7 Interesting Facts About Ancient Greece You Probably Didn’t Know

An engraving of the Parthenon in Ancient Greece.
The Parthenon. PDP

Greece has a rich history reaching back for centuries, with the history of the Ancient Greeks being some of the most colorful. People know a lot about the ancient cities of Greece, their wars, and their customs; but here are some facts you probably didn’t know, that you’ll be glad I told you!

A dog on an an Attic black-figure hydria from Ancient Greece
A dog on an Attic black-figure hydria, circa. 500 BC. Marie-Lan Nguyen // CC-BY 2.5

1. Greeks loved their dogs!

The Greeks had great love and respect for dogs as companions, protectors, and hunters which can be seen in contemporary writing and surviving epitaphs from the Ancient Greek period. Xenophon wrote a long passage on how to name a dog claiming it was best to keep it short, at most two syllables, and it had to be meaningful. The name of Xenophon’s own dog translated to ‘eager’, and there are several dogs featured in Greek mythology such as Aura, which means ‘breeze’, who was Atalanta’s dog.

The Greeks invented the spiked collar for dogs to wear, not to restrain or train the dog, but to protect their dogs from their necks being bitten by wild wolves. 

Dog breeds would not have been what we know today, but they did have dogs which were a range of looks and personality with hound dogs helping with hunting, and a small fluffy dog was the height of masculinity for a man to take to the gymnasium!

2. But they had more uses for dogs than just companionship…

There is evidence from Ancient Greece that dogs were more than just loyal companions and capable hunters, they were also used in sacrifice, cooking, and medicine. 

Plutarch, a Roman historian who wrote largely about Greece, wrote that the Thebans would sacrifice a dog as a rite of purification. 

The Greek historian Hippocrates wrote a serving suggestion for dog meat and how it would be preserved alongside other meat such as pigeon.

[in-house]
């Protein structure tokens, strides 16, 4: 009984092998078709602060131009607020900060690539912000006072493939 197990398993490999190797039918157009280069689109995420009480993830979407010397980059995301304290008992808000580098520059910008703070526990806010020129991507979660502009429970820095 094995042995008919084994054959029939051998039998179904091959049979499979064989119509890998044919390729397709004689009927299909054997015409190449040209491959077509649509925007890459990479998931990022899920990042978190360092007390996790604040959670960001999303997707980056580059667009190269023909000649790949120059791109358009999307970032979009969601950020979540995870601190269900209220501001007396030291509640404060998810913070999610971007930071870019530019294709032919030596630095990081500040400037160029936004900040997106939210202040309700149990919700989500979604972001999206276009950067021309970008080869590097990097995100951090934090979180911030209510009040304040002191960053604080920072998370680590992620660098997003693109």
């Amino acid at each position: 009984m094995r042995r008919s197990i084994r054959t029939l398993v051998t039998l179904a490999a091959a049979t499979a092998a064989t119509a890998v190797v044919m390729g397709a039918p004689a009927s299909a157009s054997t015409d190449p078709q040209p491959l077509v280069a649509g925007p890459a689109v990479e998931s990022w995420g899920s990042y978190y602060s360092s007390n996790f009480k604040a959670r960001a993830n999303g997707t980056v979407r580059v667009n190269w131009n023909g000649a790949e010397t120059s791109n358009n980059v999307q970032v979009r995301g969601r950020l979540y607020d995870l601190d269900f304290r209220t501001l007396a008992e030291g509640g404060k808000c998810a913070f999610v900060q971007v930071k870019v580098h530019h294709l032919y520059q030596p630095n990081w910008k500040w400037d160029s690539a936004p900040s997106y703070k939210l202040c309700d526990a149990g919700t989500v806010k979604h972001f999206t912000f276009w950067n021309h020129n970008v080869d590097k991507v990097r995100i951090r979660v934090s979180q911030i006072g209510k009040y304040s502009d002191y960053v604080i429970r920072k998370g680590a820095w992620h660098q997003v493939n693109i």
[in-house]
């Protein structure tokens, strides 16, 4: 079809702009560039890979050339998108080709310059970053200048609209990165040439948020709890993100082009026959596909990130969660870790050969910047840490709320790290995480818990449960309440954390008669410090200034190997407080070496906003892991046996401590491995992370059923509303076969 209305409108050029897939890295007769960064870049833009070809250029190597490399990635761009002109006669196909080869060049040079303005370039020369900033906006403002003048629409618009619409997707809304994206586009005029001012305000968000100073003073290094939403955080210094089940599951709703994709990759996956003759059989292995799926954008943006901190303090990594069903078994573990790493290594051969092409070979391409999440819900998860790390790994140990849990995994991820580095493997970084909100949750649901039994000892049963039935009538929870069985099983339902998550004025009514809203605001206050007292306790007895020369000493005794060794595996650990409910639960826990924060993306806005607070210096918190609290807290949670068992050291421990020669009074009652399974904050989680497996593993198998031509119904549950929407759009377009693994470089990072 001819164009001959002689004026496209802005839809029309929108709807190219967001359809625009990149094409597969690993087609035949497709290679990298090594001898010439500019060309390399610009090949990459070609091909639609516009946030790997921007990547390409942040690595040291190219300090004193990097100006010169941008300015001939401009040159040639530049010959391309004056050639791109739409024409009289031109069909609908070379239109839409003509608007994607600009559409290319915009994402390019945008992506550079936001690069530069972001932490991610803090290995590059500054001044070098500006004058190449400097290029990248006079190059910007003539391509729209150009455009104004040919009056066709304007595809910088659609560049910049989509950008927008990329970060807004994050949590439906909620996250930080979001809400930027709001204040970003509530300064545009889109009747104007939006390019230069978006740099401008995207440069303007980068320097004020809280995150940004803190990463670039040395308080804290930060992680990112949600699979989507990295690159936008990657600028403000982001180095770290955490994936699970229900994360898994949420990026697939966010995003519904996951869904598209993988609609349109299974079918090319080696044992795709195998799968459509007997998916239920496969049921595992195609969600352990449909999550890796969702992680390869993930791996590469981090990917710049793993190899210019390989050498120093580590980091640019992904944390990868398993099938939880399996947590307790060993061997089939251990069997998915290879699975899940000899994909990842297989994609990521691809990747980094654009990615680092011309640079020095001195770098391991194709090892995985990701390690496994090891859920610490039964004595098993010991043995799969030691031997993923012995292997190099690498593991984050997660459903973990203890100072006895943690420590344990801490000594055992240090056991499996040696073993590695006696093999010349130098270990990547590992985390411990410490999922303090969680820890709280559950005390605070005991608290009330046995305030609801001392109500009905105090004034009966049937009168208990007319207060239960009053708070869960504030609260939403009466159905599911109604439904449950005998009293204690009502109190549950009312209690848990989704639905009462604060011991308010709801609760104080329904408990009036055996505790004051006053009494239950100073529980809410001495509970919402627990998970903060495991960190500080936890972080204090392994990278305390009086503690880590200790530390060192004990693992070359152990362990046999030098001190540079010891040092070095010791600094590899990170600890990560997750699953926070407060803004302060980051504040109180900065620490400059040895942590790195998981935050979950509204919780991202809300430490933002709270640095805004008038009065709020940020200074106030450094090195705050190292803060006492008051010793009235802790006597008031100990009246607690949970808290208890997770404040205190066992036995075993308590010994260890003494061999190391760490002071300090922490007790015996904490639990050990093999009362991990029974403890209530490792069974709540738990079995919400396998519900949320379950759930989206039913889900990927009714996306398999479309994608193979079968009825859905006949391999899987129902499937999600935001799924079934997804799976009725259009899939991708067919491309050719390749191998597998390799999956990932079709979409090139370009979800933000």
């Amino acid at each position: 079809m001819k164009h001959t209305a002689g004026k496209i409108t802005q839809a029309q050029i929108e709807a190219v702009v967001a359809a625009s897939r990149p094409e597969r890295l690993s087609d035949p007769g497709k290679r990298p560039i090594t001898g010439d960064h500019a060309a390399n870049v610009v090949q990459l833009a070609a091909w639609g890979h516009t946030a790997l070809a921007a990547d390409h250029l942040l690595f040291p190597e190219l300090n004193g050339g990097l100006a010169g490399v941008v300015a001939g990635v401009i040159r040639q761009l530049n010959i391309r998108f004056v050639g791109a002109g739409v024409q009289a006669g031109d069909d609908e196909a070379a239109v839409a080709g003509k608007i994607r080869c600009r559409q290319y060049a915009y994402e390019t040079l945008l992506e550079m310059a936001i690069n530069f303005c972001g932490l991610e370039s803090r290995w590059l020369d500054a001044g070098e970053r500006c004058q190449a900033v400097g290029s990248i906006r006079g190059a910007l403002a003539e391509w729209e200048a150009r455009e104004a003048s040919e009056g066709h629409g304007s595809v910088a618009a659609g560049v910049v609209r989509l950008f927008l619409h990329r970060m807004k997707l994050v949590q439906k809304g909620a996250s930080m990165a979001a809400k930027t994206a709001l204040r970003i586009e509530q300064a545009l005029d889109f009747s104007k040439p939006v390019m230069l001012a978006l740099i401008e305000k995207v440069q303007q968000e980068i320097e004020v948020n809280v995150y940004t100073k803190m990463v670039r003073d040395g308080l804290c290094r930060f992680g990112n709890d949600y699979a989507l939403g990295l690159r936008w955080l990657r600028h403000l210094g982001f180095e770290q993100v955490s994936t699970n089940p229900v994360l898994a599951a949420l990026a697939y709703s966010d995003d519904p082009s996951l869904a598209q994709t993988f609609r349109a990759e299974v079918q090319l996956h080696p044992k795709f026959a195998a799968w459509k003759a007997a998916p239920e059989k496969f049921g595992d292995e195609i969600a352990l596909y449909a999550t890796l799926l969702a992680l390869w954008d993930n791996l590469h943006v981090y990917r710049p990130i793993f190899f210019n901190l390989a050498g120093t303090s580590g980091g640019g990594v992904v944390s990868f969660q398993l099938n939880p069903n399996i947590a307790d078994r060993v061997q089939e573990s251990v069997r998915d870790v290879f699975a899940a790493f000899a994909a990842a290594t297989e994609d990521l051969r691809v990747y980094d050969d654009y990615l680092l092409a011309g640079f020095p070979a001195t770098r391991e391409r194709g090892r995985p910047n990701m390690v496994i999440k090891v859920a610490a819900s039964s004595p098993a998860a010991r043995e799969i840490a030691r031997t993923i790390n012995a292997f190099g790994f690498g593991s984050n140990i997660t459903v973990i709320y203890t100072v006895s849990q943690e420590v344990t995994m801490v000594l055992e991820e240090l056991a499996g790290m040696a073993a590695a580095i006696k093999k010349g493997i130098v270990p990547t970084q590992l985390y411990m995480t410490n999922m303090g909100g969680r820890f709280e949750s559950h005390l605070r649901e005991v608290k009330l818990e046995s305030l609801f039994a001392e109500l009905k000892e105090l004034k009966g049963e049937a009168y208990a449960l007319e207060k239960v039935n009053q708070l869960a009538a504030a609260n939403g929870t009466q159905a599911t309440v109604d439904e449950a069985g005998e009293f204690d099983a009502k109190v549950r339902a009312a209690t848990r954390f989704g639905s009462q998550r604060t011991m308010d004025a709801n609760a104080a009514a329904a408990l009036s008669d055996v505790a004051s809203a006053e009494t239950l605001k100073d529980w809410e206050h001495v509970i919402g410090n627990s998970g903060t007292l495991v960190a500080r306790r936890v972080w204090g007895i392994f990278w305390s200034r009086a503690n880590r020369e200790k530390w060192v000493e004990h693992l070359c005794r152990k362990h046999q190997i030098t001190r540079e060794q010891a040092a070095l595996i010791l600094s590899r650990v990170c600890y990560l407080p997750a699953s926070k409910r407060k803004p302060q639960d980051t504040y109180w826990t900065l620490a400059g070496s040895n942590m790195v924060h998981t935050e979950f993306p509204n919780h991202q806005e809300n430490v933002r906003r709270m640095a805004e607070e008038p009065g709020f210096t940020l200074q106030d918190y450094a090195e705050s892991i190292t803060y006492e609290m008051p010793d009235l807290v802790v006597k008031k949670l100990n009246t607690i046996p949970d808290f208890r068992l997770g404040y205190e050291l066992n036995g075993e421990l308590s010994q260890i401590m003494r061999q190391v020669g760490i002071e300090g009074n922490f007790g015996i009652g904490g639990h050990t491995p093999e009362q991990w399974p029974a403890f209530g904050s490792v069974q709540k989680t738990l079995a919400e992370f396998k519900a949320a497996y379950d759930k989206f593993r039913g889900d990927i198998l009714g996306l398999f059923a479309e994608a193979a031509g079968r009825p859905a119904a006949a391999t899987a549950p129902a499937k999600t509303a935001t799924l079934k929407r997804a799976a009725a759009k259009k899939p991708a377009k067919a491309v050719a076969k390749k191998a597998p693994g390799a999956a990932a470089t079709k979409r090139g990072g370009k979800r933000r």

The strangest of these alternative roles of dogs is in medicine. Ancient Greece has one of the earliest descriptions and cure suggestions of the female affliction called ‘the wandering womb,’ later called ‘hysteria,’ and it involves the disembowelment of a puppy and filling it with sweet-smelling herbs. This would then be burnt between a woman’s legs and a foul smell would be put next to her nose to coax the womb back to its place in the stomach area…

The Ancient Greek theatre of Epidaurus
The Ancient Theatre at Epidaurus designed in 4th Century BC. Carole Raddato // C-C BY-SA 2.0

3. The Greeks had quite a sense of humor and showed it in many ways.

The Greeks are well known for their dramas performed on stage which would fall into one of three categories; tragedy, satyr, or comedy. Aristophanes was considered the first master of comedy with plays, such as ‘Lysistrata,’ being satirical commentaries of everyday Greek life, often mocking the foolishness of powerful men and other characters in the society. 

Another way the Greeks showed their humor is in the way they decorated their pottery. One example of this is on the ‘kylix’, a wine-drinking cup which would often feature an amusing, and often sexual, image that would appear the more the wine was taken from the cup. 

4. There were more sports competitions than just the Olympics, and they were far more exciting than the modern games.

The Olympic games were the most famous Greek sporting event and were held in Olympus in 776 BCE. It was one of the ‘periodos’, a series of four sports events held at different sacred places, with other events being held at Delphi, Corinth, and Nemea.